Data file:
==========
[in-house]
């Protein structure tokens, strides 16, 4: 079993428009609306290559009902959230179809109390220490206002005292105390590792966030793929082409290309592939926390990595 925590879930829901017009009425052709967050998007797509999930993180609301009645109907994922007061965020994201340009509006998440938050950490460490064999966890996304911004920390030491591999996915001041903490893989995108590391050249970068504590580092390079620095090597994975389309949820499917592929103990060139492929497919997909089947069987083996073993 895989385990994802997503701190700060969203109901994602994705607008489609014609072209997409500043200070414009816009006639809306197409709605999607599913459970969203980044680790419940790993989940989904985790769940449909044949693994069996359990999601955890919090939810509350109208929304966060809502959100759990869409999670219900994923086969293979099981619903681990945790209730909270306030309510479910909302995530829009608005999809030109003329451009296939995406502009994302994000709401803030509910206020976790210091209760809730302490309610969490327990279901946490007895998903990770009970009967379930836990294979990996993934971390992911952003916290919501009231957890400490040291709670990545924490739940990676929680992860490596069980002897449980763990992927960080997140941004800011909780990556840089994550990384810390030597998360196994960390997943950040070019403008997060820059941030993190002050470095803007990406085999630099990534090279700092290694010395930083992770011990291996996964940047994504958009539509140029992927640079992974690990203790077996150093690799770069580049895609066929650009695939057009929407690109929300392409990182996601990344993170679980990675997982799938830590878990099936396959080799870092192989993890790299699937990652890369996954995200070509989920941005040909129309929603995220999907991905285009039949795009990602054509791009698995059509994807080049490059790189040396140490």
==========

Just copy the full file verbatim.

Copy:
[in-house]
């Protein structure tokens, strides 16, 4: 079993428009609306290559009902959230179809109390220490206002005292105390590792966030793929082409290309592939926390990595 925590879930829901017009009425052709967050998007797509999930993180609301009645109907994922007061965020994201340009509006998440938050950490460490064999966890996304911004920390030491591999996915001041903490893989995108590391050249970068504590580092390079620095090597994975389309949820499917592929103990060139492929497919997909089947069987083996073993 895989385990994802997503701190700060969203109901994602994705607008489609014609072209997409500043200070414009816009006639809306197409709605999607599913459970969203980044680790419940790993989940989904985790769940449909044949693994069996359990999601955890919090939810509350109208929304966060809502959100759990869409999670219900994923086969293979099981619903681990945790209730909270306030309510479910909302995530829009608005999809030109003329451009296939995406502009994302994000709401803030509910206020976790210091209760809730302490309610969490327990279901946490007895998903990770009970009967379930836990294979990996993934971390992911952003916290919501009231957890400490040291709670990545924490739940990676929680992860490596069980002897449980763990992927960080997140941004800011909780990556840089994550990384810390030597998360196994960390997943950040070019403008997060820059941030993190002050470095803007990406085999630099990534090279700092290694010395930083992770011990291996996964940047994504958009539509140029992927640079992974690990203790077996150093690799770069580049895609066929650009695939057009929407690109929300392409990182996601990344993170679980990675997982799938830590878990099936396959080799870092192989993890790299699937990652890369996954995200070509989920941005040909129309929603995220999907991905285009039949795009990602054509791009698995059509994807080049490059790189040396140490």